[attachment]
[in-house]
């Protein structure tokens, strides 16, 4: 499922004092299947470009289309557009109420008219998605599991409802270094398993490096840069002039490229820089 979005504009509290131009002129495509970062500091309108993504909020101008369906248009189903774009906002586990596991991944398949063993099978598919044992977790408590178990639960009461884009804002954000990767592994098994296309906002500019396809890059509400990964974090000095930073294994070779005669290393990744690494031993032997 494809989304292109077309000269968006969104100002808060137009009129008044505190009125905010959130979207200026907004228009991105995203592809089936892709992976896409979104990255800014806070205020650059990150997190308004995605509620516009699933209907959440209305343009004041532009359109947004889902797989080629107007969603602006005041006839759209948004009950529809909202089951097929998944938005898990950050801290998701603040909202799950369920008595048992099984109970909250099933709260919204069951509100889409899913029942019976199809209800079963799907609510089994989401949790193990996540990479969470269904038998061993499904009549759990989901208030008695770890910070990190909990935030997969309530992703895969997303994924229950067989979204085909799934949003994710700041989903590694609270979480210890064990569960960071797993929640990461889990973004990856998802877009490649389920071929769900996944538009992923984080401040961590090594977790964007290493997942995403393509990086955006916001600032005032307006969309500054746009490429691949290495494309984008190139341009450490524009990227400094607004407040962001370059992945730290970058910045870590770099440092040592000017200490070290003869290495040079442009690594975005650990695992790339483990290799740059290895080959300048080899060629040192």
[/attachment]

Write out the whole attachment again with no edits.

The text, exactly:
[in-house]
């Protein structure tokens, strides 16, 4: 499922004092299947470009289309557009109420008219998605599991409802270094398993490096840069002039490229820089 979005504009509290131009002129495509970062500091309108993504909020101008369906248009189903774009906002586990596991991944398949063993099978598919044992977790408590178990639960009461884009804002954000990767592994098994296309906002500019396809890059509400990964974090000095930073294994070779005669290393990744690494031993032997 494809989304292109077309000269968006969104100002808060137009009129008044505190009125905010959130979207200026907004228009991105995203592809089936892709992976896409979104990255800014806070205020650059990150997190308004995605509620516009699933209907959440209305343009004041532009359109947004889902797989080629107007969603602006005041006839759209948004009950529809909202089951097929998944938005898990950050801290998701603040909202799950369920008595048992099984109970909250099933709260919204069951509100889409899913029942019976199809209800079963799907609510089994989401949790193990996540990479969470269904038998061993499904009549759990989901208030008695770890910070990190909990935030997969309530992703895969997303994924229950067989979204085909799934949003994710700041989903590694609270979480210890064990569960960071797993929640990461889990973004990856998802877009490649389920071929769900996944538009992923984080401040961590090594977790964007290493997942995403393509990086955006916001600032005032307006969309500054746009490429691949290495494309984008190139341009450490524009990227400094607004407040962001370059992945730290970058910045870590770099440092040592000017200490070290003869290495040079442009690594975005650990695992790339483990290799740059290895080959300048080899060629040192």